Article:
What You Should Know Before You Remodel

Deciding to remodel your home or business is both an exciting and overwhelming decision. You may be excited about the upgrade, but worried about the cost, the time, and the seemingly endless decisions that come with the project. No need to worry, though- by being pragmatic in your approach, you can come out of the project with a beautiful space that you will enjoy for many years to come.

1.     Decide What You Want - This is sometimes the most difficult part of the project for the homeowner. Without trying to envision how to accomplish it, think about why you are considering renovating or adding on to your home. Do you simply need more space for a growing family? Do you feel your home is looking tired and want to make it feel more up-to-date? Maybe the kids have moved out and you want to make better use of their space.

Make a wish list that includes everything you want to change about your house and then prioritize by importance. Usually it helps think through the issues if you categorize the list by room or interior/exterior.

While you are going through this process, start looking through home improvement magazines and tearing out pages of things that appeal to you: room design, appliances, bath fixtures etc. Start file folders or an expanding file to categorize and keep these in. Home design books are often on the bargain counters at book stores. When you find one you like mark the pages that are especially appealing. Pinterest is a great tool to use to do this digitally.

2.     Hire the Right Help - At this stage it is often good to bring in a remodeling company, architect or designer. While there will be costs involved, if you don't have experience with local building codes, structural or other construction issues, you'll save lots of time and money in the long haul by having a professional start to turn both your dreams and needs into reality. One advantage of having a remodeling company at this stage is that you will also start to get some clear ideas of what things will cost. Even when using an architect or designer it helps to get a remodeling company involved early so you can begin to get feedback as to how any design options will impact your budget. Construction costs can be very volatile, so the company that actually does the work will have a better understanding of current prices.

As you start to choose who to work with, remember that this is going to be a long relationship, and that you will be living with the results of their efforts for even longer. Make sure the people you have selected are listening to you, that they understand what your tastes are and what is important to you. Particularly with remodeling, you should find professionals whose work represents a variety of styles and who are comfortable adapting to your tastes, not convincing you to conform to theirs. While hard to quantify, the chemistry between you, your contractor and/or designer is as important as any qualification.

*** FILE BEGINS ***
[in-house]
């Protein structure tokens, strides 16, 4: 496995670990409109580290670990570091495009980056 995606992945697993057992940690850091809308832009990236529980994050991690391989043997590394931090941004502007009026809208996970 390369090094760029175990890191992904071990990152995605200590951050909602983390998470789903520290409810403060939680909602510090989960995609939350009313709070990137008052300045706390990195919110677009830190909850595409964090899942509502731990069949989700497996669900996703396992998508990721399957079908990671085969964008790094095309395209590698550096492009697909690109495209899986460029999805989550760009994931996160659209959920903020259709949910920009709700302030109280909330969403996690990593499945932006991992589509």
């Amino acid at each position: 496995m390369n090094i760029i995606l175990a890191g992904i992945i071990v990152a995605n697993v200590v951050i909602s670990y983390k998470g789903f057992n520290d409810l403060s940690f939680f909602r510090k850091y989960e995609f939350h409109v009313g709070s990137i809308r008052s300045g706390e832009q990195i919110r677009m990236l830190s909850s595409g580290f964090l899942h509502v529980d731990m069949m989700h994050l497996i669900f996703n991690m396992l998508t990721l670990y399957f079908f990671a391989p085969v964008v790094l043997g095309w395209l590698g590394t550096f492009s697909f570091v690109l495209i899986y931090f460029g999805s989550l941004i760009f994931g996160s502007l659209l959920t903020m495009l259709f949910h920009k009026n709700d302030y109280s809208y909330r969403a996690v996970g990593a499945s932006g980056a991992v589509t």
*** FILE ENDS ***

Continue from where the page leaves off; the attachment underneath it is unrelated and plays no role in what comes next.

3.     Control Your Costs - Contrary to what you may hear, you can control your costs during a remodel. The most important part of any remodeling project is advance planning- every part of the project, no matter how minor, that is left undecided "until you get to that point" has the potential to blow your budget. Example: you might think picking out light a light fixture can wait until after you have put up drywall, but what if you find the perfect wall sconce and you wired for a ceiling fixture? What if you planned on wall sconces but now there isn't room to fit the mirror you love in between them? No matter how minor, every decision will impact other parts of the project in sometimes not-so-minor ways. 

A remodeling company, architect or designer can help you figure out all or part of this. If you have decided what you want, but have problems visualizing how your wish list can be implemented, a remodeling company, architect or designer will help turn your dreams into a design. If you already have a good idea of what the design should be, the remodeling company you choose can help get it on paper, in the form of working drawings, and determine how to deal with any structural, code or other issues you may not have thought about.

4.     Keep the Lines of Communication Open - Communication is the key. While it can be dangerous and may not be advisable to be around the work at times, it is certainly your right to inspect the project as it progresses. Ideally you should set up regular meetings with your contractor and use these times to walk through and ask questions or bring up concerns—even the best remodelers can overlook something along the way. Another set of eyes, especially from the people who will be living with the results, is always helpful to make sure things are done according to plan.

It is also best to limit important discussions to your primary contact with the remodeling company. The craft and trades people working on the site may have the best of intentions, but they often don't take the whole picture into account. What may seem like a minor thing to them may have broader implications, and what may seem like a big deal may not be a big deal at all. 

Along the way you may find that something is done exactly as specified, but you still don't like it—it just isn't what you expected once it has taken form. Don't worry. If you find yourself in this situation, bring it up with your contractor. A change order may be required, but the sooner they understand your concern, the more economical the work will be.